Instructors are an essential component of the Supplemental Instruction (SI) program at the University of North Georgia
If you're interested in working with the SI program please contact the director by using the information provided at the bottom of this page. Other information can also be found here:
Supplemental Instruction (SI) is an academic support program utilizing peer-assisted study sessions to enhance student performance and retention. SI was first developed by Deanna Martin, Ph.D., at the University of Missouri at Kansas City in 1973. In 1992, Iowa State University established a SI program targeting traditionally difficult entry-level courses that result in a high percentage of D or F grades and withdrawal rates. Since its implementation, students who have attended SI sessions earned statistically significant higher final course grades and drop out of courses less frequently than non-participants.
SI offers regularly scheduled study sessions to assist students with course content and study skills. In addition, students have an opportunity to work together to compare notes, discuss readings, develop organizational tools, and predict exam questions. The SI sessions are facilitated by SI Leaders. SI Leaders are current students who have demonstrated academic competency in the subject area, and are trained in facilitating group activities using collaborative learning methods.
Key Elements of Supplemental Instruction
- SI identifies traditionally difficult academic courses rather than high risk students; SI is not a remedial academic program.
- SI provides an opportunity for students to learn how to learn while learning what to learn.
- Participation in SI is voluntary, free, and open to all students in the course.
- SI Leaders attend all lectures for targeted course. (An alternative is arranged for web-based courses.)
- SI Leaders are trained in group facilitation methods, student learning theory, and study techniques.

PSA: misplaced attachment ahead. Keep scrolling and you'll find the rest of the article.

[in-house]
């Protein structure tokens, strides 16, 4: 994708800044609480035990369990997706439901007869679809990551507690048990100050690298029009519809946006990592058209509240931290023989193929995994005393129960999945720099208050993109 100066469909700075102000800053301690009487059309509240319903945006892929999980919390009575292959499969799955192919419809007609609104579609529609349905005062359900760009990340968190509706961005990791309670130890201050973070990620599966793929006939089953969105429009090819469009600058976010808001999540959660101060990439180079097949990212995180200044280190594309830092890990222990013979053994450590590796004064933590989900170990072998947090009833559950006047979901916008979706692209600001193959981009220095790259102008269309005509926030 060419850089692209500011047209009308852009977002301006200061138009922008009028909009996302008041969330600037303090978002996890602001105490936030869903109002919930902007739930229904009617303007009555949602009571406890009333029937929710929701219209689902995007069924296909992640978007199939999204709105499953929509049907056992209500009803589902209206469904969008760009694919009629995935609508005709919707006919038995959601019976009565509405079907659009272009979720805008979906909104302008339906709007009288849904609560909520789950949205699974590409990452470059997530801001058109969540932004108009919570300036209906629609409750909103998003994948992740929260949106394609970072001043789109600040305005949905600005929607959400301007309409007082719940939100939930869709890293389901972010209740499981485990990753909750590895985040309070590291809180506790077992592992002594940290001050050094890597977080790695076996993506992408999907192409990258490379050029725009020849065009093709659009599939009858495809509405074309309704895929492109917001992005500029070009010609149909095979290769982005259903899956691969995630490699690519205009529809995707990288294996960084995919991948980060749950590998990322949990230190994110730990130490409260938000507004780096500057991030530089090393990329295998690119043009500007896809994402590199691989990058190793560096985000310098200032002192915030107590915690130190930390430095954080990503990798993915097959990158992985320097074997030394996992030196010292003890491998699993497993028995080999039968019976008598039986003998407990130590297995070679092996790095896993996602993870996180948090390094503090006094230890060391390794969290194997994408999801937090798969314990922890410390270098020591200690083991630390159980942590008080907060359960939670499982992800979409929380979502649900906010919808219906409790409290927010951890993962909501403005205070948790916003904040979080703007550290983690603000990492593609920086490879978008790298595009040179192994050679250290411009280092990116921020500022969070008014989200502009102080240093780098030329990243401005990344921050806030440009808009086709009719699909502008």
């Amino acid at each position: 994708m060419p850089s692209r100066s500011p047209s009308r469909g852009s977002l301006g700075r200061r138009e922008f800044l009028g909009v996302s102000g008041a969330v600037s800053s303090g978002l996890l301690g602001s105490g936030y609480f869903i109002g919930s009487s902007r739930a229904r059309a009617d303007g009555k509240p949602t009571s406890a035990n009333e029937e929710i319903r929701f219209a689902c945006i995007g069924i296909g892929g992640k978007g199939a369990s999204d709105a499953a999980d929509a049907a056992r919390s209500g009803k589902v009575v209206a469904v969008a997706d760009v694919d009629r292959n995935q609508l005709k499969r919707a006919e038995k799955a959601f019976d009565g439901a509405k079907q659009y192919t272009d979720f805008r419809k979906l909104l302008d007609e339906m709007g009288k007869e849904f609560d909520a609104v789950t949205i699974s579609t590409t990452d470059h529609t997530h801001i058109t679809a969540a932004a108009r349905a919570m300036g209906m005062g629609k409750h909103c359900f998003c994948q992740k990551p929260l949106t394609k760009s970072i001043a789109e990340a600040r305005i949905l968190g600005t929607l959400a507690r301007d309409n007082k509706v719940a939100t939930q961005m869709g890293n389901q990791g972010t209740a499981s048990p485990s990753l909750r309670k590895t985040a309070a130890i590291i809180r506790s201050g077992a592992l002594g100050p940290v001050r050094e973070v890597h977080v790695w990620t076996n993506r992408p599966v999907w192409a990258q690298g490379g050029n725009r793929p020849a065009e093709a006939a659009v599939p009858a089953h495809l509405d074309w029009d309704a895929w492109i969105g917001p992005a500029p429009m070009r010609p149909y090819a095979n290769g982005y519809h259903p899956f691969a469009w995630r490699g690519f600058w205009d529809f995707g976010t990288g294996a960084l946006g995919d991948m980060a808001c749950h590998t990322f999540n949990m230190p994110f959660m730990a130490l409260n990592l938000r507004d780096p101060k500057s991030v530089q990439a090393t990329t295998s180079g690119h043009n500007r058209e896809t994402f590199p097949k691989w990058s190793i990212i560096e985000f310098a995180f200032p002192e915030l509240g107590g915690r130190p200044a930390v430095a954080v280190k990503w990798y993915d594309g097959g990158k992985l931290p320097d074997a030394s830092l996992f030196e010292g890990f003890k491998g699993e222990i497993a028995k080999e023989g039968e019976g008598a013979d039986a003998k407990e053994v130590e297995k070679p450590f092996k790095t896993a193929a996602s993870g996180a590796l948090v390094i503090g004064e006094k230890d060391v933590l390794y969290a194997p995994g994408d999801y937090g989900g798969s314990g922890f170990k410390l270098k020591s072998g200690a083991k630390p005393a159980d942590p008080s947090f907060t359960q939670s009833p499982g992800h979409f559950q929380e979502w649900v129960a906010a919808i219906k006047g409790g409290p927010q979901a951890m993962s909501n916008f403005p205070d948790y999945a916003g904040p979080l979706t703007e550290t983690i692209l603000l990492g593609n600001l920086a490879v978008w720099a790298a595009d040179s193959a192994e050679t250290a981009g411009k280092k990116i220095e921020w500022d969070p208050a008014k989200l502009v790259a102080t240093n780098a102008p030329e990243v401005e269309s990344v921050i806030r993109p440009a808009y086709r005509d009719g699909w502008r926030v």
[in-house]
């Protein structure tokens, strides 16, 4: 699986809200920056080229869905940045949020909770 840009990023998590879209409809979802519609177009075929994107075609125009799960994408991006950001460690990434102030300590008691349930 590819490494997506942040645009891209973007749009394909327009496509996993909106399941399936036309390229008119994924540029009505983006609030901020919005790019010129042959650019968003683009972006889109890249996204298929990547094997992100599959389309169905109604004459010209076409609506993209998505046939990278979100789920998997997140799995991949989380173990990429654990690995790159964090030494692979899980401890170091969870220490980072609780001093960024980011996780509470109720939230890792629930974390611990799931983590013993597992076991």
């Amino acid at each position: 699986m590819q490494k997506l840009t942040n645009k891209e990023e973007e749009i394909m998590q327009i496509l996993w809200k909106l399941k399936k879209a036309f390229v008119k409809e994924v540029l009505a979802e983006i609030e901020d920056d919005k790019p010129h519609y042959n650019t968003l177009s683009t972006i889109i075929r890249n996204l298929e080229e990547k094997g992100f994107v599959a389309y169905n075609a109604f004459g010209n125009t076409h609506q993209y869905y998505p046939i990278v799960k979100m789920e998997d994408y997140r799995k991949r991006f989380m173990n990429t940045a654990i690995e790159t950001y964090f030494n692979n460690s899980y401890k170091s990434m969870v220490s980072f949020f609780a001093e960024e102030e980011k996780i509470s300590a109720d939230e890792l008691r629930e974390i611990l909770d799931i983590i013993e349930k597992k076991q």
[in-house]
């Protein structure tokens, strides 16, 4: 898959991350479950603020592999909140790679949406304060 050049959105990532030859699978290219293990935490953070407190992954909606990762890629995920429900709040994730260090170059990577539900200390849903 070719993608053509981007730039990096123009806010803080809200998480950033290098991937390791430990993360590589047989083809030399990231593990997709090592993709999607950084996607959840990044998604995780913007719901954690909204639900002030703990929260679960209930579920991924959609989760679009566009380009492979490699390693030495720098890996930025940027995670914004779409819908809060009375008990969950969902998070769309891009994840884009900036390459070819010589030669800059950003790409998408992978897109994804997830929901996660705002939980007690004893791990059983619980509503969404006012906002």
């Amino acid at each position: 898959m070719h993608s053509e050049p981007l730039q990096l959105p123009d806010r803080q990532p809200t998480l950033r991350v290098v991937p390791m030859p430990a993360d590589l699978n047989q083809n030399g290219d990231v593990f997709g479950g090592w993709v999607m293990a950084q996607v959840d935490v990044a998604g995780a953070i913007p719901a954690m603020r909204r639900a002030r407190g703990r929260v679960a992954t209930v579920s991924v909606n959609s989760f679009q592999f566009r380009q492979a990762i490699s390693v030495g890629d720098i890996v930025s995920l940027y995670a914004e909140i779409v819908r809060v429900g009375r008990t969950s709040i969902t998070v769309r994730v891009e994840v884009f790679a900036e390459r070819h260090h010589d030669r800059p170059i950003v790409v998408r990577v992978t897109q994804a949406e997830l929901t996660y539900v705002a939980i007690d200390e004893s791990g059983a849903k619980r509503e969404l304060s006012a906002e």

- SI program is supervised by a trained professional staff member from the Academic Success Center.
- The SI program is only offered in classes in which the academic department supports SI.
- SI sessions begin the 2nd week of classes after students have given input as to when sessions will be scheduled.
- SI Leaders facilitate and encourage the group to process the material. Leaders are not considered experts in the subjects and they do not relecture to participants.
Research and Assessment
Data collected by the Center for Supplemental Instruction at the University of Missouri-Kansas City from 719 institutions in the United States and 146 institutions in twelve other countries demonstrates two key findings:
- Students participating in SI earn higher course grades and withdraw less often than non-SI participants.
- The more sessions a student attends, the higher the final course grade.
At the University of North Georgia, the Supplemental Instruction program began in 2006. Since then, data collected has supported the national trends. We are in the process currently of forming an extensive study in order to determine the affects of the SI program for the core courses. To obtain data SI staff may be requesting test grades to examine how SI affects students throughout the course and not just after the final exam. Once the report has been completed it will be available for all faculty and staff.
As we move forward, there will be more assessment and research conducted. We welcome interest from faculty members who would like to partner with us on a project. Additional reports about SI at UNG are available by request.
Please contact Amy Sherman, Director of Supplemental Instruction, at X-3476 or firstname.lastname@example.org
with any questions or concerns.
*page adapted from Iowa State University